In 1992, my family and I suffered significant losses to our home, and significant shifts to our lives, following Hurricane Andrew. We experienced more damage to our home than some people we knew and significantly less damage than many people we saw on the news (particularly those living in the Homestead area of South Florida). Even so, it was months before we were able to return to our home – and years before I could gather the ability to drive south down US1 toward Homestead.
Perhaps for this reason, I feel particular empathy for people whose lives have been shifted by natural disasters, such as the recent tornados that swept through several states including Indiana, where I live. [Bloomington, the town I've called home for a number of years now, was somehow - and quite thankfully - spared from this mess.] Following the news closely, I’ve been particularly touched by the stories of:
- A 20 month old toddler who was found in critical condition in a field about 10 miles from her home in Salem, Indiana. Her parents, brother and sister were all killed in the tornados. [CNN] [Sad update: the baby has since died.]
- A woman who lost her 4 year old child as well as her grandparents [Bloomington Herald Times]
- The dozens of students who waited out the tornados, huddled with their principal in their school.
- The missing pets and the families who are grieving them [Indy Star]
- The towns in Indiana that have literally been wiped out [CNN], losing their homes, schools and places of worship. I’m sure a number of people also lost their small businesses that they have worked hard to build and grow, often perhaps at the expense of doing other things that are important to them (like being with family). These are the sacrifices we all make as human beings and when you lose things you’ve worked hard and dearly for, it’s difficult sometimes not to lose hope as well.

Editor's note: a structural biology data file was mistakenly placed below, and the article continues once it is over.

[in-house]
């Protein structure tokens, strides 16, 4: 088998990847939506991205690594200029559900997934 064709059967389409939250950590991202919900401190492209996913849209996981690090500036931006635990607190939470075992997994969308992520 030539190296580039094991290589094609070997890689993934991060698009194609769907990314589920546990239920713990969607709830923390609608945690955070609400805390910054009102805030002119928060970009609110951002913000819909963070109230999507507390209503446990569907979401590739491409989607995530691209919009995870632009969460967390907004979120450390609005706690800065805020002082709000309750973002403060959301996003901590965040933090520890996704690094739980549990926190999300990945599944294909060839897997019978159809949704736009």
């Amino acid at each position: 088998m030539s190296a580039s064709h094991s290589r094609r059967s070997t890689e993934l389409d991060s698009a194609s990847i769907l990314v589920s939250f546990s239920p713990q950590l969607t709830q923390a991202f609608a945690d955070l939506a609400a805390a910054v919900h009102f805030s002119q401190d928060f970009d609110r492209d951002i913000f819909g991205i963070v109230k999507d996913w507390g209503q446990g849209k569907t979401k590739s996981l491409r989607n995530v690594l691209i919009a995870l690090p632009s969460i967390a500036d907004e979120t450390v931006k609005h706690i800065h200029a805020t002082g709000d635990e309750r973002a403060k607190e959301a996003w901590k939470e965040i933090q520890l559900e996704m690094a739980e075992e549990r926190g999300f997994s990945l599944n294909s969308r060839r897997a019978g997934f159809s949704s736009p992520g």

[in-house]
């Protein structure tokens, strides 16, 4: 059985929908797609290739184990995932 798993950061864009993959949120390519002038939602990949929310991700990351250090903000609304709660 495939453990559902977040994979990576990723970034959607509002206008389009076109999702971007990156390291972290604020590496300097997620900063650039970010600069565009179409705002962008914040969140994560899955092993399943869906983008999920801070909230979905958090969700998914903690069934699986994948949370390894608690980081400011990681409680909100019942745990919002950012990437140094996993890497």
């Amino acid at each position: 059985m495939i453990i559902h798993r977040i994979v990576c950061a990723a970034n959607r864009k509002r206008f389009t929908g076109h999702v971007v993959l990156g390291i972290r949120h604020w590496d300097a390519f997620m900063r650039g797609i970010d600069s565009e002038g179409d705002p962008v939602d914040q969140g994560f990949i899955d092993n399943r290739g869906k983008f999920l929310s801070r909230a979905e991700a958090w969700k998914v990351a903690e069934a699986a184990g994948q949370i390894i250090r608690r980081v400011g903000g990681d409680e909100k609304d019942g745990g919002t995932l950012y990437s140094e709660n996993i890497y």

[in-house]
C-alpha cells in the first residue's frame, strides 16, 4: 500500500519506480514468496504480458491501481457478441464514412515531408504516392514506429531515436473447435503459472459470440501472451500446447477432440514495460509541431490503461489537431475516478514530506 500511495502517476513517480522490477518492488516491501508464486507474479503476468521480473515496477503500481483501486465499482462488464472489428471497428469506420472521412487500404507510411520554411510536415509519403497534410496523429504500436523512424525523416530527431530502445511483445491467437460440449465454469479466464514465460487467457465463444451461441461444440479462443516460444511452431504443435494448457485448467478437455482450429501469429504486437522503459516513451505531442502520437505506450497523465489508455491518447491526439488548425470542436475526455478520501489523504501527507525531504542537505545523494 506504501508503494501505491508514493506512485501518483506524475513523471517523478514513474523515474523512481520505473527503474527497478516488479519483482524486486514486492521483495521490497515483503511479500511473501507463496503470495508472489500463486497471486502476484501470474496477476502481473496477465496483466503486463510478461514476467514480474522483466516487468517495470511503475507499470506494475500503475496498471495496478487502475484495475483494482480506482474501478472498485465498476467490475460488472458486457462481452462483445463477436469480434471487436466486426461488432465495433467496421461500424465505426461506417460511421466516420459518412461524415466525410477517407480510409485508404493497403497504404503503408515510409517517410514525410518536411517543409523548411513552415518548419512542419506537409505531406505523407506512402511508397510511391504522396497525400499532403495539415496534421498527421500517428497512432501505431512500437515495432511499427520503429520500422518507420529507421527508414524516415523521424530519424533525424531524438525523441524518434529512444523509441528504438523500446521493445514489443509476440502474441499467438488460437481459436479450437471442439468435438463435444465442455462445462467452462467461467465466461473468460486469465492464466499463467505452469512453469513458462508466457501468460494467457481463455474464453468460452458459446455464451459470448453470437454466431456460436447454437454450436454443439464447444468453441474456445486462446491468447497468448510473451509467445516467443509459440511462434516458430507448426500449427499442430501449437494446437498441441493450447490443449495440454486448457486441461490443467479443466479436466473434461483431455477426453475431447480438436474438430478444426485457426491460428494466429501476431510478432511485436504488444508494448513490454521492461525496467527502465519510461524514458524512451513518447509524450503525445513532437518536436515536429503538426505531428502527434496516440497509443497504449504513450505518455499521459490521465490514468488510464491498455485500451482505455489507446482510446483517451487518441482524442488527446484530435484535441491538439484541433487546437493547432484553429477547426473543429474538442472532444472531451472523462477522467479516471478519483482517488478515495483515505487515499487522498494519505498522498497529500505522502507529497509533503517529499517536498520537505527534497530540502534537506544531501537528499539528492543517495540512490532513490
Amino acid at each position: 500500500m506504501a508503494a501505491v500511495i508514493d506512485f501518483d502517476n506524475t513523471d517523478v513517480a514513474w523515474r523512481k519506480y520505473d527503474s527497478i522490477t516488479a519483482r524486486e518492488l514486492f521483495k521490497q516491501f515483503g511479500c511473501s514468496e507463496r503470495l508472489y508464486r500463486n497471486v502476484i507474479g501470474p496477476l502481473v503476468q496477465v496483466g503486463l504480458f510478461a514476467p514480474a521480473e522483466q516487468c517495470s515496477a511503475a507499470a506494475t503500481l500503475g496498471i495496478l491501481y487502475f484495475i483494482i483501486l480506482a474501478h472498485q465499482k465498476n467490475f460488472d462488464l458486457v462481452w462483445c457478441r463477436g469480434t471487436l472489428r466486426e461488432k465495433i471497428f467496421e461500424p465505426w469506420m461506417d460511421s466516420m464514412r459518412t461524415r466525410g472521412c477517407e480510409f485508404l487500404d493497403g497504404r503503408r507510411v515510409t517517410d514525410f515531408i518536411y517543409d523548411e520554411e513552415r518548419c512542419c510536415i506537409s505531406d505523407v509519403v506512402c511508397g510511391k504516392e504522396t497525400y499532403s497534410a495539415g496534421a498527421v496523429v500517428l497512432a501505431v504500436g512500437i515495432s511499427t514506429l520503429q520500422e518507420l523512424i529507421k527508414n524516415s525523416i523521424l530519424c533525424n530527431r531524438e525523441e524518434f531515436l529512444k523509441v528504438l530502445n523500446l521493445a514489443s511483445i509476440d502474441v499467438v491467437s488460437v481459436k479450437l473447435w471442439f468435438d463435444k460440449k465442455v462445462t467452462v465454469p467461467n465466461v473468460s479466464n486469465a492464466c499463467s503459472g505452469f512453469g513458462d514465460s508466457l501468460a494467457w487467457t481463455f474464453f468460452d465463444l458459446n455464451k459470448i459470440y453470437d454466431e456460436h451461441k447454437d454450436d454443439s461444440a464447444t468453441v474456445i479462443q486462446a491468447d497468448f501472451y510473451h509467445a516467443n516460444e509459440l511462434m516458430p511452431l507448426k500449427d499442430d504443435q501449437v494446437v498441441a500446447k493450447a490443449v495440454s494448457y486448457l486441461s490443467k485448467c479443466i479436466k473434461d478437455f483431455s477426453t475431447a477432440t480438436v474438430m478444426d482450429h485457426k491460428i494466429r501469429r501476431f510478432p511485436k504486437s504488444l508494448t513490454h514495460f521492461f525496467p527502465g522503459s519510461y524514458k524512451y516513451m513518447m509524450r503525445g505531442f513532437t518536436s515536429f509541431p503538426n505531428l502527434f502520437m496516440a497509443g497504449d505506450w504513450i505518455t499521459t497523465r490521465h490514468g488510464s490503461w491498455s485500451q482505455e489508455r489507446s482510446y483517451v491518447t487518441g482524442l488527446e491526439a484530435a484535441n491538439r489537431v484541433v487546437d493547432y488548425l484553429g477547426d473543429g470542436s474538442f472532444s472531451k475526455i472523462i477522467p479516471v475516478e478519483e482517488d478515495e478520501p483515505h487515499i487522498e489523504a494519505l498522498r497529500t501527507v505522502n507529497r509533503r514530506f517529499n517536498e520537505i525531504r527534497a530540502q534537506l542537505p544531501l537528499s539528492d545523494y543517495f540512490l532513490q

There has also been a significant loss of life as well as a number of people who have been injured and are without homes. I know that there are a number of causes that deserve our attention and this particular disaster relief effort has my personal attention.
I don’t have endless amounts of money but I’m fortunate to be financially comfortable. And what I also have is an audience here on MSP as well as on Twitter and other social media. I’ve been surprised not to see more news about the tornados and disaster relief efforts on my Twitter feed and I want to be helpful. It occurred to me that perhaps I could help by donating money to the disaster relief efforts (probably to the Red Cross, though I’m still exploring options) and at the same time help to increase exposure – and maybe encourage others to donate – by doing something like this:
I will donate up to $1 to the tornado disaster relief efforts for every RT on Twitter (or Facebook share), up to $1000. All you have to do is Tweet the following:
“RT @mysexprofessor Support Tornado Relief Efforts. $1 will be donated for each RT up to $1000. Learn more/donate here: http://www.mysexprofessor.com/?p=13364 “
Use the “Recommend” button to Share on Facebook (above).
Important: I worried that doing this might give the perception that I am trying to get people to RT in order to get more Twitter followers. This is definitely NOT the case. First, I doubt more people will follow just because of this. Second, I’m not someone who actively courts Twitter traffic/RTs as regular readers/Twitter followers will know. If someone new decides to follow, I’m assuming it will be because they genuinely want to follow us @mysexprofessor and read about sex-related topics. But no one needs to follow me/us in order for me to donate. I’ll donate money and other forms of support no matter what; this is important to me. Having lived through one of the worst hurricanes in US history, I know how devastating it can be to not have a home, to wonder if people you love are safe, and to wonder what turn your life will take next. My idea with the RTs/Facebook Shares is that if up to 1000 people share the donation message, then more people will be reminded of the tornados and the devastation and perhaps more people will donate, if they can afford to. It’s about making more people aware and seeking support/donations.
Thanks for all of your support.
To donate yourself, check out this information from the Red Cross. And if you donate or otherwise help with the relief efforts, please consider sending me a note to DrDebby@MySexProfessor.com so I’ll know. It would please me beyond measure to know that MSP readers and Twitter followers are doing what they can.
With much gratitude,